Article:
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I'm reading this thread wondering how you know how many inches deep the water is? :unsure:

I've crossed a few streams on trails but I'm looking out of the window to see how far it is up the front wheel.
 

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If there's any question about a water crossing, it's always important to scout it. Better to have wet feet than a stuck car.

I've certainly done brief water crossings that were somewhat deeper than the rocker panels, and without incident. The main thing is to be confident that there are no underwater obstacles and that the streambed offers decent traction. While it might be OK for some car components to get wet, it wouldn't be good for them to be submerged for an extended period of time.
 

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One of the ones that I do fairly often (maybe once per year) is at a creek called Cibeque. It's either crystal clear or like chocolate milk, never in between. If it's clear, you can judge it just fine from the bank, but if it's muddy you have to let that guy behind you in the Jetta go first to demonstrate how deep it is.
I wouldn't say never cross, but I would say never cross if you're unsure. The risk is that you total your car, probably in the middle of nowhere. Not worth it.
The upside of trying to keep your rocker panels dry is that even if you screw it up and go a few inches deeper you might still be OK.
 

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but if it's muddy you have to let that guy behind you in the Jetta go first to demonstrate how deep it is.
LMAO at this!
 
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Discussion Starter · #13 ·
I never knew the transmission had a breather hose, or that the rear diff could take in water. All good points, thanks.
 

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I never knew the transmission had a breather hose, or that the rear diff could take in water. All good points, thanks.
Admittedly the CVT breather tube is above the level of the transmission, and the water would almost have to be above the mid-engine height to get in- the rear diff is much lower and if hot when submerged could pull water through seals and o-rings where the axles go through the case, due to sudden change in temperature/pressure.
 

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I wonder how much of an issue is the immersion of the cat/headers. Intuitively, I'd expect thermal stress to wreck havoc and lead to cracking, but it doesn't seem to me mentioned often during discussions.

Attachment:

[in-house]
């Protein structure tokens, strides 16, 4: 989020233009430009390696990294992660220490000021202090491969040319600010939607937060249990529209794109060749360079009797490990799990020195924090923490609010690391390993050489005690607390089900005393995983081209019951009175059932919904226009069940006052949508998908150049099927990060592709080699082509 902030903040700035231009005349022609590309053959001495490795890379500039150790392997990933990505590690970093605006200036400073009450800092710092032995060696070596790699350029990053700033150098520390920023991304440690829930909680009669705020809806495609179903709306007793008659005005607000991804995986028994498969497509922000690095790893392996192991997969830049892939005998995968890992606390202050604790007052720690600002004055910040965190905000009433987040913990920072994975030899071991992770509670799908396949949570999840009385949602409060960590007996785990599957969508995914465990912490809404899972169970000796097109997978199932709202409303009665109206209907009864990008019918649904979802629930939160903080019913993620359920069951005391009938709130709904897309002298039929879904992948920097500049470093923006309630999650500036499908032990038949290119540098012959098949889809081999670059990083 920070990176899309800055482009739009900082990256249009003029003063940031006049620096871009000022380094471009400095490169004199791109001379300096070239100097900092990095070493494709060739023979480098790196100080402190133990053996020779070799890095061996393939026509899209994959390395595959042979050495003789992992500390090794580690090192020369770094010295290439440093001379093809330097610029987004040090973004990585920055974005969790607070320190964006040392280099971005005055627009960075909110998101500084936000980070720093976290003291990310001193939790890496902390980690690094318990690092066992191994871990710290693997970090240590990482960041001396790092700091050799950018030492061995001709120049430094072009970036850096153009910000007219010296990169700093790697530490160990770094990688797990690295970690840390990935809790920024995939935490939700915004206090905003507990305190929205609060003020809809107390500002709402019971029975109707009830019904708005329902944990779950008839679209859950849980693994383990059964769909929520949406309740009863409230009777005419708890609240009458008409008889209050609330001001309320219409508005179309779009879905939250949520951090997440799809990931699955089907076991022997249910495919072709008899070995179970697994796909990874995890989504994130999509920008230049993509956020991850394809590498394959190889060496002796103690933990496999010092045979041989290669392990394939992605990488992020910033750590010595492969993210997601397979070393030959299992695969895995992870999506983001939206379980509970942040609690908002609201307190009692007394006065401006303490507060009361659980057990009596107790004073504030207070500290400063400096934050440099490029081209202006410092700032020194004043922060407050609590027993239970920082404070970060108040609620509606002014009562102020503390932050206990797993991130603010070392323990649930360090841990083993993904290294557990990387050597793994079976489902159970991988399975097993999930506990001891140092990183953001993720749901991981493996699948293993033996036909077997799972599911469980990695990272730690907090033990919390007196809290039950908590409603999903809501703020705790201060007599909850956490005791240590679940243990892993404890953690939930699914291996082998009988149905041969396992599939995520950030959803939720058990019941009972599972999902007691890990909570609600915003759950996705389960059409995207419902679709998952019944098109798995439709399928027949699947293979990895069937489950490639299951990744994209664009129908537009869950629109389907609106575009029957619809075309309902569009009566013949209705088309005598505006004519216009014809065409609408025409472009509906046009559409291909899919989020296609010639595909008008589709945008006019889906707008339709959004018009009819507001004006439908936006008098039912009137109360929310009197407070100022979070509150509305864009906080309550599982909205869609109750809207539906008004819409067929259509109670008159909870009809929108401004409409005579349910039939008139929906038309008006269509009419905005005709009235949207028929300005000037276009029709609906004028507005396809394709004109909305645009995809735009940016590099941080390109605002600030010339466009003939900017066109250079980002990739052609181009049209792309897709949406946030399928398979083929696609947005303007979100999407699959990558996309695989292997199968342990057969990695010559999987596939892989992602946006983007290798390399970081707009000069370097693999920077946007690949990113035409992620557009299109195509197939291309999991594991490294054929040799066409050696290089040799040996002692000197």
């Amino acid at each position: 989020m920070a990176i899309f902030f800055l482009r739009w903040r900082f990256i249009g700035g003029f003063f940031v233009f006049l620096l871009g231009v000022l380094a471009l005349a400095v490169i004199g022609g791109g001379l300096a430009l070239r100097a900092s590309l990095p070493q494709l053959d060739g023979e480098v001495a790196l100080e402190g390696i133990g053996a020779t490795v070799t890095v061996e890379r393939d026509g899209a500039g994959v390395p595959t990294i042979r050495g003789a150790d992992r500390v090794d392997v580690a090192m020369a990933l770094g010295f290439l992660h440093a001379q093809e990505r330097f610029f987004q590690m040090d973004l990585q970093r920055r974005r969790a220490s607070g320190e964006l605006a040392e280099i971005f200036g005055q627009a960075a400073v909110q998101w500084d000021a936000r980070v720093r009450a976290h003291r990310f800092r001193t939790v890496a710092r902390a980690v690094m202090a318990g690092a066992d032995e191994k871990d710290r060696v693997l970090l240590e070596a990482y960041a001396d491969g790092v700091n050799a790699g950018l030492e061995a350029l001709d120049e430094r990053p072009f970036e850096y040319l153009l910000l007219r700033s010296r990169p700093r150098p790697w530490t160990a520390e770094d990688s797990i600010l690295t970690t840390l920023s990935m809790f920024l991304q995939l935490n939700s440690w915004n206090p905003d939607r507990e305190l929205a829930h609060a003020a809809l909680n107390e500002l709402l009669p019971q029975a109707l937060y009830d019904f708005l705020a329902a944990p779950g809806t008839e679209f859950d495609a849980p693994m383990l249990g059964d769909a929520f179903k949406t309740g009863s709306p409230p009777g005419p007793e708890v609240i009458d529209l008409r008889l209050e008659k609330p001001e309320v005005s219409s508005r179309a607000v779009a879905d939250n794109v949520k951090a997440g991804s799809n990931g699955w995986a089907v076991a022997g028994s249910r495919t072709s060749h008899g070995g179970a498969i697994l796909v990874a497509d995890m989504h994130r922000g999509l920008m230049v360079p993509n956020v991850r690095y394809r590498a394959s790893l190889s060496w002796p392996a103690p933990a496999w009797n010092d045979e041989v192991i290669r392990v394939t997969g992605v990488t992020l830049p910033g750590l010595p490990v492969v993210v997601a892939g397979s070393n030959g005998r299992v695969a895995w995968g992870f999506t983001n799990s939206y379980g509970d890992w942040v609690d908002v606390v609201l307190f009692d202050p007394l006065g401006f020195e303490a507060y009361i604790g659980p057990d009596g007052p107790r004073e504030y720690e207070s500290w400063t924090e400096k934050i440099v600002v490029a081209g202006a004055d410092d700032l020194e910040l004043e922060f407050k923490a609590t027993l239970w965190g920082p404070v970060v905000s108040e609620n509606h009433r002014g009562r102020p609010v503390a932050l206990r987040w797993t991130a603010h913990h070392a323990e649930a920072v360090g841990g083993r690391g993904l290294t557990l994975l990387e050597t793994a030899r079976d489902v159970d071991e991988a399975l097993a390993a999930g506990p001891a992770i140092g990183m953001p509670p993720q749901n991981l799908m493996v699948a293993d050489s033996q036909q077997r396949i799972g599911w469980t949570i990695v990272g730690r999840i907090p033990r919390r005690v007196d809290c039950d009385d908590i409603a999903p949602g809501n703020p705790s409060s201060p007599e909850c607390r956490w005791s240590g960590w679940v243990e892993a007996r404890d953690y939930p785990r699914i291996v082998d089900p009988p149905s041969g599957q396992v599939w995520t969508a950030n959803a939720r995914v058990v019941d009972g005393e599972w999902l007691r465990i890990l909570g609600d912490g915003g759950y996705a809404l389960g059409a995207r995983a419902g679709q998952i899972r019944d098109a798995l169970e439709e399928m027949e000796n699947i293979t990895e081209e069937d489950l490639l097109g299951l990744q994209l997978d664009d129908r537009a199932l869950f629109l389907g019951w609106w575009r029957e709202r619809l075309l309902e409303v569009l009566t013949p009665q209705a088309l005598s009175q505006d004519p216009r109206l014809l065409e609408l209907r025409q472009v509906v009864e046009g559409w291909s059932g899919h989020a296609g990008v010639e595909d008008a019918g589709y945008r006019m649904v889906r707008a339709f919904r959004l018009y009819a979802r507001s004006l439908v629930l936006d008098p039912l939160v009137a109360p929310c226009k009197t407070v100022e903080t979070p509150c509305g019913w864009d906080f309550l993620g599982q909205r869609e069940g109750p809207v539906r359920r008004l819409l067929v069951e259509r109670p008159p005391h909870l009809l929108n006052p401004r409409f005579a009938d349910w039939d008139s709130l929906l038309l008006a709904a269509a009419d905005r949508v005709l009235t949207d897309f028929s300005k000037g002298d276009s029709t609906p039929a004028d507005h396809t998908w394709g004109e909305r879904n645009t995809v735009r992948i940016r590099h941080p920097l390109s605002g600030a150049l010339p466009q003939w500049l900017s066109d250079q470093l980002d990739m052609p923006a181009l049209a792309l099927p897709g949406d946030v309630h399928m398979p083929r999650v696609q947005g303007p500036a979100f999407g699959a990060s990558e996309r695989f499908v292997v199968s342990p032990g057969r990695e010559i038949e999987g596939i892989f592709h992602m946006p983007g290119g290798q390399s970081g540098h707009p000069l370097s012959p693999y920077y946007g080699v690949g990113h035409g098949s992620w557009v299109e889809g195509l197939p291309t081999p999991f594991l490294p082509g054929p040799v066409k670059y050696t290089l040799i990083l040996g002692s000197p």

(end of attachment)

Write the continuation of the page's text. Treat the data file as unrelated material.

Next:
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Exhaust components undergo extensive durability testing during development including water quench.
I don't have any pics of a water quench test that i can find at the mo... but this is one of an exhaust on an engine dyno running at full chat :LOL:
305612

I loved that job :cool:
 

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There are all kinds of variables depending on the specific situation, of course, but I think that some of the concerns expressed in this thread are super-unlikely in a typical off-road water crossing situation ... that is, where the car stays in motion and the crossing takes only a minute or so. The impact of that isn't going to be much different from doing an underbody wash to remove road salt, or even doing a long drive on a rain-covered highway, and vehicles are designed for that soft of stuff.

Now, if you drove your car into, say, an 18" deep stream and got it stuck there ... that might be a different story.
 

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Exhaust components undergo extensive durability testing during development including water quench.
I don't have any pics of a water quench test that i can find at the mo... but this is one of an exhaust on an engine dyno running at full chat :LOL:
I loved that job :cool:
Sweet!! Reminds me of my digestive system after eating way too many habaneros and washing it down with beer..
 

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There are all kinds of variables depending on the specific situation, of course, but I think that some of the concerns expressed in this thread are super-unlikely in a typical off-road water crossing situation ... that is, where the car stays in motion and the crossing takes only a minute or so. The impact of that isn't going to be much different from doing an underbody wash to remove road salt, or even doing a long drive on a rain-covered highway, and vehicles are designed for that soft of stuff.

Now, if you drove your car into, say, an 18" deep stream and got it stuck there ... that might be a different story.
We'll be OK, we have @Twiddler here to help us out... 😸